The blueberries, also called blueberries, are ripe from July and invite to snack. The picking of the small dark blue fruits, for example during a summer hike through our forests, is a little tedious and sometimes one has to search quite long, but one is rewarded with the incomparably intense aroma of the small berries – and mostly also with blue colored fingers and lips.
The native forest blueberry (Vaccinium myrtillus) is a deciduous dwarf shrub about 50 centimeters high, which thrives in our forests on humus, permeable soils, which are also slightly acidic. The plants belonging to the heather family (Ericaceae) can also be cultivated in the garden under appropriate site conditions, but more and more people are choosing blueberry varieties instead. These shrubs, up to 1.70 metres high, originate from the North American blueberry (V. corymbosum) and form large sweet fruits over several weeks. The berries of forest blueberries are not only smaller than those of cultivated relatives, their skin and flesh are also deep purple, whereas the flesh of cultivated blueberries is white to light green.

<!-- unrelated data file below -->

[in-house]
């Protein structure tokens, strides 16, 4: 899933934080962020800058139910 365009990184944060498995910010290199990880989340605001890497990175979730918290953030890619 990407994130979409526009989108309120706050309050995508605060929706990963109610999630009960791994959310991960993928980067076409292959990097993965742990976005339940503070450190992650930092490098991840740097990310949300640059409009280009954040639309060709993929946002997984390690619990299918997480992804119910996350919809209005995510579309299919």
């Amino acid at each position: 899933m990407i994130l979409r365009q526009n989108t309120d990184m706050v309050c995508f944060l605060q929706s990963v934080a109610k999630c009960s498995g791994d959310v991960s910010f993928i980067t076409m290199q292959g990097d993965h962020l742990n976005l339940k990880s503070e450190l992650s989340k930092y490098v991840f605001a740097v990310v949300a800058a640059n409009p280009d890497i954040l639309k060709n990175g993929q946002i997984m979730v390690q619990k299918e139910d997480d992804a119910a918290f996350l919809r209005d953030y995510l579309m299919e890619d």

Wild and cultivated blueberry
The blue-black fruits of the wild blueberry (left) sit individually on short stems. In the culture variant (right), the fruits are arranged in several in so-called umbel grapes. Typical for the cultivated form is the crown-shaped blossom rest and a more intensive tires of the fruits.